I haven’t had a chance to read this book yet, but I’m very interested in the prevailance of nature metaphors to describe media. I look forward to checking it out.
See on www.bloomsbury.com
From presidential selfies to never-ending Instagram feeds, the world is now drowning in images. Celebrated photographers debate the impact of this mass democratisation on their craft
Some interesting insights into how ubiquitous cameras are transforming photography. While I think the term "destruction" is a bit shrill, I do think the point about people substituting picture taking for experience is a valid one, although Susan Sontag already said this a long time ago.
See on www.theguardian.com
Buycott helps you to organize your everyday consumer spending so that it reflects your principles.
Looks like there is at least one app that allows people to check the ethics of the products they buy. I haven’t tried it, but it looks promising.
See on www.buycott.com
Produced by the International Geosphere-Biosphere Programme and Globaia and funded by the UN Foundation. The data visualization summarises and visualizes sev…
A visualization of how Earth will look in 100 years if we don’t make drastic changes now. This is one kind of media that can have a postive impact on the environment.
See on www.youtube.com
With questions being asked about its treatment of employees, what is it like to work at Amazon? Carole Cadwalladr lands a job in one of its giant warehouses
It’s increasingly clear that we should be mindful consumers of media based on labor conditions. The more I read about Amazon, the more I seek out alternative book suppliers.
See on www.theguardian.com
As technologies that facilitate State surveillance of communications advance, States are failing to ensure that laws and regulations related to communications surveillance adhere to international human rights and adequately protect the rights to privacy and freedom of expression. This document attempts to explain how international human rights law applies in the current digital environment, particularly in light of the increase in and changes to communications surveillance technologies and techniques. These principles can provide civil society groups, industry, States and others with a framework to evaluate whether current or proposed surveillance laws and practices are consistent with human rights.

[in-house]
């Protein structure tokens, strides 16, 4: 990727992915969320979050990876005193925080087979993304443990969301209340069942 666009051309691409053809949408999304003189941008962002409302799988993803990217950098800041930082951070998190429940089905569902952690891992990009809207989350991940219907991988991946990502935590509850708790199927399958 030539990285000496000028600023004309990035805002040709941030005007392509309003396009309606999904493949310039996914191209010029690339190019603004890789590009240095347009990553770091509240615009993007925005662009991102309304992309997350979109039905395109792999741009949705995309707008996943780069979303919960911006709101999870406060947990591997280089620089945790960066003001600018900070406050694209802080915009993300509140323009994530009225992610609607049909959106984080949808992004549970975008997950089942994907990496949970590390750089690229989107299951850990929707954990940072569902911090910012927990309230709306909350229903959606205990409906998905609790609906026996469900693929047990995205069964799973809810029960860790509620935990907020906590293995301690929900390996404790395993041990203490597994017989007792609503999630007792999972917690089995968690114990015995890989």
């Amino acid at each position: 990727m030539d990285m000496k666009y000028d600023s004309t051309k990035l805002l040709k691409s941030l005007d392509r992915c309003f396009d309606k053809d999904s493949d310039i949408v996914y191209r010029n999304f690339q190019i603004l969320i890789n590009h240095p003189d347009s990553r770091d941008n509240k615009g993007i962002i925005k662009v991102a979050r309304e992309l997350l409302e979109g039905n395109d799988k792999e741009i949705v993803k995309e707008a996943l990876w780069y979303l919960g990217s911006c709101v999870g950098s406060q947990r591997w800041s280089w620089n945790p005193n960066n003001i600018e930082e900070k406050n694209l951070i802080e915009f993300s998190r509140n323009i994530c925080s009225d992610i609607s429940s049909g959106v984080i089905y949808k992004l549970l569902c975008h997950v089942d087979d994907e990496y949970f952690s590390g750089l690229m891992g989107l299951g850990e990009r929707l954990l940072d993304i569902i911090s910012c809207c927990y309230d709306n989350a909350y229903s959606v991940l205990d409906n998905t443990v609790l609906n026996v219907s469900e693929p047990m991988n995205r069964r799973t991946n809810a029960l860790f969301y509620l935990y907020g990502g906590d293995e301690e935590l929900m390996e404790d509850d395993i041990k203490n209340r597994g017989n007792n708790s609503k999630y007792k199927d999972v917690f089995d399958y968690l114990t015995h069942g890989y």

These principles are the outcome of a global consultation with civil society groups, industry and international experts in communications surveillance law, policy and technology.
This manifesto is an important step towards reclaiming the human dimension of the net. Please read the whole thing and share with others.
In honor of the land and those who are trying to preserve/save it from agribusiness, I’d like to give thanks to all those who treat soil, water, air and animals ethically. Along these lines, I’m posting a trailer for this nice little documentary, Land Awakening, about farmers in the Mediterranean who grow food sustainably.
“Land Awakening” is my personal journey to experience hands-on organic sustainable agriculture, turning into the discovering of alternative technologies and approaches to producing and gathering food. The experience resolves to a spiritual reflection into our deep and sacred relationship with the Land.
Inspired by his son’s voyage to learn about organic farming in Spain, Mexican-Canadian filmmaker Raúl Álvarez embarks on his own quest finding how chemical agriculture creates deserts, and Wild Nature provides far more nutritious foods when we stop controlling it.
Raúl’s odyssey expands around the Mediterranean and Canada, warmly portraying compelling characters living sustainably. He meets experts breaking paradigms and taboos on agriculture, wild plants and marketing food, making his journey deeply inspiring.
Imbued with a beautiful scenery “Land Awakening” proposes a spiritual, timely and concrete message of change in our relationship to the Land where our food comes from.
Fort McMoney, a documentary game by David Dufresne. Take control of Fort McMurray, Canada, the third largest oil reserve in the world, and make your worldview triumph.
Fascinating experiment: a hybrid game and documentary that takes you into the real lives of the petrol economy.
See on fortmcmoney.com
I’m a big fan of developing mindfulness for how our brains work. This simple test helps us determine which hemisphere dominates our thought patterns. Media are closely linked to the hemispheres. Print is largely left-brained and TV is predominately right-brained. I came out 50/50.
See on en.sommer-sommer.com